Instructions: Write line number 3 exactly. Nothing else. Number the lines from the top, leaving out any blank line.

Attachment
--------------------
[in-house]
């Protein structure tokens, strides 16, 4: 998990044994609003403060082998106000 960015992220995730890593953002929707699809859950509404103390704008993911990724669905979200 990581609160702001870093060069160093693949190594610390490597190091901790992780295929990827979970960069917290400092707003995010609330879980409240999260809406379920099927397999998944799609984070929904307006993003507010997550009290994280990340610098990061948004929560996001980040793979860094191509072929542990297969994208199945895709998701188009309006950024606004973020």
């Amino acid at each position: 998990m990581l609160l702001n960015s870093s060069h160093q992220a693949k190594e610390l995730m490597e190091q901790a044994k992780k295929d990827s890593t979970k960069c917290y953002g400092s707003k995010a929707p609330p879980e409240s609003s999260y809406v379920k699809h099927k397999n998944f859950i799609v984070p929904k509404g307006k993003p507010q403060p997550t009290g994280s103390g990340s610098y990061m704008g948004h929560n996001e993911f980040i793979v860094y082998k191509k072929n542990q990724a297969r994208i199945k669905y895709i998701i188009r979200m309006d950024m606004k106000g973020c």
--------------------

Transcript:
């Amino acid at each position: 998990m990581l609160l702001n960015s870093s060069h160093q992220a693949k190594e610390l995730m490597e190091q901790a044994k992780k295929d990827s890593t979970k960069c917290y953002g400092s707003k995010a929707p609330p879980e409240s609003s999260y809406v379920k699809h099927k397999n998944f859950i799609v984070p929904k509404g307006k993003p507010q403060p997550t009290g994280s103390g990340s610098y990061m704008g948004h929560n996001e993911f980040i793979v860094y082998k191509k072929n542990q990724a297969r994208i199945k669905y895709i998701i188009r979200m309006d950024m606004k106000g973020c």